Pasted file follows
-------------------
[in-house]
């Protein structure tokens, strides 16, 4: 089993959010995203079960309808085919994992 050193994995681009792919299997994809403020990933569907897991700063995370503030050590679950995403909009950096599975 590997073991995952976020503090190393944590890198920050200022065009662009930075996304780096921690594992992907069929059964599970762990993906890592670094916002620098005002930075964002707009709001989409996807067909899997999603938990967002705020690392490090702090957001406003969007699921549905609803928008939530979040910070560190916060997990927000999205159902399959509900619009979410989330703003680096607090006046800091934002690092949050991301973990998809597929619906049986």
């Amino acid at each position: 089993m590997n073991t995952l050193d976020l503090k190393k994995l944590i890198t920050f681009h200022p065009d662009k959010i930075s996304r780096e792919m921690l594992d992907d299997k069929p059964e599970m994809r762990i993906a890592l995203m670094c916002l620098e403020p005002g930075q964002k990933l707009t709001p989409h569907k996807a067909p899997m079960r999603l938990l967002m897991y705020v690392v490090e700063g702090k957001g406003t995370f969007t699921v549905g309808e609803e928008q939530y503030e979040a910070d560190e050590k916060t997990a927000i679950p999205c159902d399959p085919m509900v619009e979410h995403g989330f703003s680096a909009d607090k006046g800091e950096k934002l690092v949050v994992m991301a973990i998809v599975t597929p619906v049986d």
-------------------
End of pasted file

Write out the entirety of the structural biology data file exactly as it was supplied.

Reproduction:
[in-house]
């Protein structure tokens, strides 16, 4: 089993959010995203079960309808085919994992 050193994995681009792919299997994809403020990933569907897991700063995370503030050590679950995403909009950096599975 590997073991995952976020503090190393944590890198920050200022065009662009930075996304780096921690594992992907069929059964599970762990993906890592670094916002620098005002930075964002707009709001989409996807067909899997999603938990967002705020690392490090702090957001406003969007699921549905609803928008939530979040910070560190916060997990927000999205159902399959509900619009979410989330703003680096607090006046800091934002690092949050991301973990998809597929619906049986």
């Amino acid at each position: 089993m590997n073991t995952l050193d976020l503090k190393k994995l944590i890198t920050f681009h200022p065009d662009k959010i930075s996304r780096e792919m921690l594992d992907d299997k069929p059964e599970m994809r762990i993906a890592l995203m670094c916002l620098e403020p005002g930075q964002k990933l707009t709001p989409h569907k996807a067909p899997m079960r999603l938990l967002m897991y705020v690392v490090e700063g702090k957001g406003t995370f969007t699921v549905g309808e609803e928008q939530y503030e979040a910070d560190e050590k916060t997990a927000i679950p999205c159902d399959p085919m509900v619009e979410h995403g989330f703003s680096a909009d607090k006046g800091e950096k934002l690092v949050v994992m991301a973990i998809v599975t597929p619906v049986d």